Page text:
A debate that has bothered me for years is about to come to an end with this article. I’ve always been turned off by polyester PJs for my kids. It’s something my mom always re-enforced with using cotton at bedtime, but it’s always bothered me and now I know why. It’s not the fact that polyester PJs don’t breath well or provide the same level of softness that cotton or bamboo material does. It’s the fact that polyester sleepwear is infused with ‘natural’ flame retardants – bonded right into the fabric. So a company can state that their sleepwear doesn’t contain flame retardants (they have been banned since the late 70’s because they were found to be so carcinogenic) but since polyester is ‘naturally’ fire resistant, this labeling doesn’t need to be added to the tag.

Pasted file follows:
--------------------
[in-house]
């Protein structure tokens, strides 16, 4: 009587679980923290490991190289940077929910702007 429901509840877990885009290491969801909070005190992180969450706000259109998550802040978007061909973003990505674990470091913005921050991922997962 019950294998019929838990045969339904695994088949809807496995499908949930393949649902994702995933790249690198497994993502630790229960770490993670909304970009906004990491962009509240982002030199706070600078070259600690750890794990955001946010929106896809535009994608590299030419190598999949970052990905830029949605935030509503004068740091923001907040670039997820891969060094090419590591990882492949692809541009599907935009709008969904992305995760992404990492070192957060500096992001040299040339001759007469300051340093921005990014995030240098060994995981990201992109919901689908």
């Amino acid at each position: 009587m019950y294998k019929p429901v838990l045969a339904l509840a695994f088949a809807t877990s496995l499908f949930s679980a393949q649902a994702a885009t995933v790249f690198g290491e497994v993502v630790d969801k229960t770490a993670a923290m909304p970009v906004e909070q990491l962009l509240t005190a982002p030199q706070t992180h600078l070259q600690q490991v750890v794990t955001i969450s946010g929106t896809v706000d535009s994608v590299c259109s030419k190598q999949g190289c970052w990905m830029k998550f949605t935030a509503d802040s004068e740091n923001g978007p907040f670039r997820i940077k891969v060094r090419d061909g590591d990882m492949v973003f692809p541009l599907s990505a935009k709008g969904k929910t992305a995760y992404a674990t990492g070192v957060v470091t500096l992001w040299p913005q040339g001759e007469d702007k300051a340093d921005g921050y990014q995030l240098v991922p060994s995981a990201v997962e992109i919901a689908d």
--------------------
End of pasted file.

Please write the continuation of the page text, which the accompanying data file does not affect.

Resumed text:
Confused?  Don’t know anything about flame retardants?  They aren’t something we are not familiar with as parents today, because the year I was born (1973) the US Department of Commerce declared mandatory fire-resistance standards for kid’s sleepwear.  So flame retardants were brushed onto children’s PJs, chemically treating them (without any testing) and were later found to be a mutagen and a carcinogen. How potent was this ‘coating’ of flame retardants?  The National Cancer Institute testing Tris-BP showed that it was one hundred times more powerful than the carcinogens in cigarette smoke. (!!)  Four years later this chemical was banned from children’s products which is pretty quick turn-around time for a ban proving just how dangerous Tris-PB (type of flame retardant) was.